30 August  2016      

Hello, and welcome to the ending days of August--we hope that you're
able to end your month on very high notes and enjoy the last two
days of this month fully and completely!

Tricks to Switching Focus
Lynn Grabhorn

Creative Light
Wilferd A. Peterson

Strategies for Using Solitude Effectively
tom walsh

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How many undervalue the power of simplicity!
But it is the real key to the heart.

William Wordsworth

Don't play for safety.  It's the most dangerous thing in the world.

Hugh Walpole

When we cannot bear to be alone, it means we do not properly value the only companion we will have from birth to death--ourselves.

Eda LeShan

Little people with little minds and little imaginations go through life in little ruts, smugly resisting all changes which would jar their little worlds.

Zig Ziglar

  
Tricks to Switching Focus (an excerpt)
Lynn Grabhorn

As a kid, did you ever jump off a high dive?  Do you remember that very first time you climbed up. . . and up. . . and up?  Each step seemed to take you farther away from safety, but even though you were scared, you kept on going.

Finally came the top of the ladder.  You walked tentatively out to the end of the board.  Your heart pounded so hard you could barely hear the kids below shouting you on.  The water seemed five miles away.  You didn't really want to do this thing, while at the same time you did.  Something in you knew this was epic, the greatest moment you would ever know, that if you did this, you would never be the same.  You jumped.  What a rush!  You made it.  And indeed, your life had changed forever.

The toughest part of ungluing ourselves from the high dive habit of an on-going problem (for that's all problems are . . . are habits) is forcing ourselves to release our preoccupation with it.  Like so:

You don't have to change it;
You just have to stop focusing on it!

Is it tough?  Yes!  Can it be done?  You bet!  But you have to start someplace, and that someplace is a decision that, somehow, you're going to change your focus.

Then comes actually doing it, changing your focus to something more pleasant so you can change your energy.  It is impossible to solve a problem in the same frequency in which it was created, so you make a decision that for as long as it's with you, that problem will no longer be the focal point of your life.  Like having a cut on your finger; you know it's there and yes it hurts when you think about it, but you don't allow it to govern your everyday living.  You believe it will heal and go away, and so it does.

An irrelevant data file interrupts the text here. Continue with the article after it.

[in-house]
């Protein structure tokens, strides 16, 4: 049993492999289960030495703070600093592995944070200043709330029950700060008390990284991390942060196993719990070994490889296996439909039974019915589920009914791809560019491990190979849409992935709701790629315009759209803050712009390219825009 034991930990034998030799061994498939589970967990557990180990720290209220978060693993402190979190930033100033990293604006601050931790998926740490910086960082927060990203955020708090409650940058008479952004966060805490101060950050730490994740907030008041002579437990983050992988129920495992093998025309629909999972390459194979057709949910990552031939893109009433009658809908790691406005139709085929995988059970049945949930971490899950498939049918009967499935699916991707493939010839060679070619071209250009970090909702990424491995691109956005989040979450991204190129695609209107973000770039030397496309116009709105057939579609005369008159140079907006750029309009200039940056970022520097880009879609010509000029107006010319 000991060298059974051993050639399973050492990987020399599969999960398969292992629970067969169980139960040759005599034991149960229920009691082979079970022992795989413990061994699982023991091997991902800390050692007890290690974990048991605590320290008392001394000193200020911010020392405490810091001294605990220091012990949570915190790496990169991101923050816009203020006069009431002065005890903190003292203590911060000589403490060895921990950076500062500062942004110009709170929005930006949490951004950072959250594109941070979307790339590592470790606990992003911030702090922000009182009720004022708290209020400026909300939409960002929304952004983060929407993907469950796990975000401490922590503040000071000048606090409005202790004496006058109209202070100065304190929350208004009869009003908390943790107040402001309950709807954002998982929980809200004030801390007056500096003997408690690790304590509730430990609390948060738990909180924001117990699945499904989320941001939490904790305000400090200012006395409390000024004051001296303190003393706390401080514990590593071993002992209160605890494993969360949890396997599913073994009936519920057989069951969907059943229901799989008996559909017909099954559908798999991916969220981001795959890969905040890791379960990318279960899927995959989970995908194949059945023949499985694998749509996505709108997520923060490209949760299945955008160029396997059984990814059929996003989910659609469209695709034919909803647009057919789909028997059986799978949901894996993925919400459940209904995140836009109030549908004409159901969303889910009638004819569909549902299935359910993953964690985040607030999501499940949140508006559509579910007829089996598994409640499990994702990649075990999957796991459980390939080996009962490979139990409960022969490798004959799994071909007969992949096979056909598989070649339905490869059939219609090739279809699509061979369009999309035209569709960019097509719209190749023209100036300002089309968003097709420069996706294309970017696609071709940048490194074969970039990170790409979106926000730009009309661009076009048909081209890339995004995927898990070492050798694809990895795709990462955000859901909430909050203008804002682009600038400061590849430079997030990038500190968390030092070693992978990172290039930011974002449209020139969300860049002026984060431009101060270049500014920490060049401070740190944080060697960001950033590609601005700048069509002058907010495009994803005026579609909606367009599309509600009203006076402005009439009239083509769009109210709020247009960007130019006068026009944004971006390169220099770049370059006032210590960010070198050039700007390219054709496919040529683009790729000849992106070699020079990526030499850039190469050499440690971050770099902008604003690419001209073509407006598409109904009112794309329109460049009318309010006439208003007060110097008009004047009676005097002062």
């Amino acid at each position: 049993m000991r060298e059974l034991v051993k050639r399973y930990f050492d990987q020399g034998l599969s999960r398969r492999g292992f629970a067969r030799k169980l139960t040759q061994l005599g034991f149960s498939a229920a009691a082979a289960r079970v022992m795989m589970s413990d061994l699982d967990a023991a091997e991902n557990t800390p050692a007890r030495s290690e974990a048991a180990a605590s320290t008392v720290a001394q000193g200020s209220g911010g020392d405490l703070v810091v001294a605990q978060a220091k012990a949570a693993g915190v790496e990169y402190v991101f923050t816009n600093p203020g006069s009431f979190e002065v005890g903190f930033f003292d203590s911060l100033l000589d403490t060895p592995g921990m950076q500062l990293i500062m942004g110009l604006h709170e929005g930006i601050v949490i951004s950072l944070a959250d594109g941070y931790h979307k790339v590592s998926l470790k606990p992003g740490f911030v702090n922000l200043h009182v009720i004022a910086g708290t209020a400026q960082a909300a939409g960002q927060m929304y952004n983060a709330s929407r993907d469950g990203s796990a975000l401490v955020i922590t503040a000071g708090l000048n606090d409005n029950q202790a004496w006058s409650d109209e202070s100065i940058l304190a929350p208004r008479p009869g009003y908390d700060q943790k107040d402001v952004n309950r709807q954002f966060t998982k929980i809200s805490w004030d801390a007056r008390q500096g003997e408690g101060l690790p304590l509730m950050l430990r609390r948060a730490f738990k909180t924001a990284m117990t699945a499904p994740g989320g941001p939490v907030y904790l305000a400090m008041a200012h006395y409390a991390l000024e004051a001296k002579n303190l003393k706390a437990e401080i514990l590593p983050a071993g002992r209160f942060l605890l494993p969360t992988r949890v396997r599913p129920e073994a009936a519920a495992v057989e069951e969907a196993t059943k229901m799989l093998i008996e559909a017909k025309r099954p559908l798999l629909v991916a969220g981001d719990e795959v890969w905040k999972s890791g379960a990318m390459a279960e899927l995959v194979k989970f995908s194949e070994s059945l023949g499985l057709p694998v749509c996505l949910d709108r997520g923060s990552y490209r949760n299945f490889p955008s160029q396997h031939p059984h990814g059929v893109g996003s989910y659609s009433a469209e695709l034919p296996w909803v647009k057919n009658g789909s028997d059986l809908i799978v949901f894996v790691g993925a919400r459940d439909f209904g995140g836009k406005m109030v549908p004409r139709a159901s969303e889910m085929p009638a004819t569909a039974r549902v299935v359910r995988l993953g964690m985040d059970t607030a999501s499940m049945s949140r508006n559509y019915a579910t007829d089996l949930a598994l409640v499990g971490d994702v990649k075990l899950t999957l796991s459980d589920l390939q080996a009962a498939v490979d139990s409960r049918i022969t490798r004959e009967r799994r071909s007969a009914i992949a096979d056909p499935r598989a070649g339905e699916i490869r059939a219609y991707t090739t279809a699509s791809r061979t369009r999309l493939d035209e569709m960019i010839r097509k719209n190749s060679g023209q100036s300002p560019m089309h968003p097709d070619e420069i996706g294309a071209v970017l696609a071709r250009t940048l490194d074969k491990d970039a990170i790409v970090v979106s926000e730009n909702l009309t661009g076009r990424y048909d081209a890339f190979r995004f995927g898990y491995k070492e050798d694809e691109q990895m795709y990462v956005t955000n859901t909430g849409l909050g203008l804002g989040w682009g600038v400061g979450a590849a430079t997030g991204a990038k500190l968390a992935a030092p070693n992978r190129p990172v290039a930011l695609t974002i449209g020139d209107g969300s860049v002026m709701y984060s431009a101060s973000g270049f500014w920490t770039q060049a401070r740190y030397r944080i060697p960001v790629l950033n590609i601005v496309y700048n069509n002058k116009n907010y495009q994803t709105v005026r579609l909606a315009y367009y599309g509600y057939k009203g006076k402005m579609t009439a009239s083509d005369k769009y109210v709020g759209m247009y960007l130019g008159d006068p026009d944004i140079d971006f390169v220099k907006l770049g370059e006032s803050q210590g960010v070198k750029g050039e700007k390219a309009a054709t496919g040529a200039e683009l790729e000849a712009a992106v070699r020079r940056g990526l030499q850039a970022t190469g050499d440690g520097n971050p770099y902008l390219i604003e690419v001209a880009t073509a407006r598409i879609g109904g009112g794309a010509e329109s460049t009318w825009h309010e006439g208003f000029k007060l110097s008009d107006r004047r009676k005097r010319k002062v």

Just remember, the most important part to changing an unwanted condition is simply:  you don't have to change it; you just have to stop thinking about it!  All it takes is that willingness to jump.

Trick #1.  Switch focus.  Now!

The moment you recognize you're focusing on the condition with your worry-motor running (or ticked-off motor, or blame motor, etc.), find something else, anything else to think about that will get you to feeling even a tiny bit better than you do at present.  And find it right now!

Switch your thoughts to your mate (if you've got a great relationship), your home, a song, your doggie, your new sweatshirt, a chocolate sundae, making love, your upcoming vacation, your last vacation, a special restaurant, your youngster asleep.  ANYthing!  Make yourself do this, staying there until you can feel your mood begin to change--which means your energy has changed--no matter how slight.

Once you make the feeling switch, then start talking--out loud--about what it is you want (that's "want," not "don't want") in place of your unwanted condition.  By doing that, your focus is now off of the condition, your Intent motor is running in its place, and you've gotten your valve open enough to begin the turnaround.  And for heaven's sake, never mind that your Replacement Want may seem impossible.  Just get into it and forget the "how to's."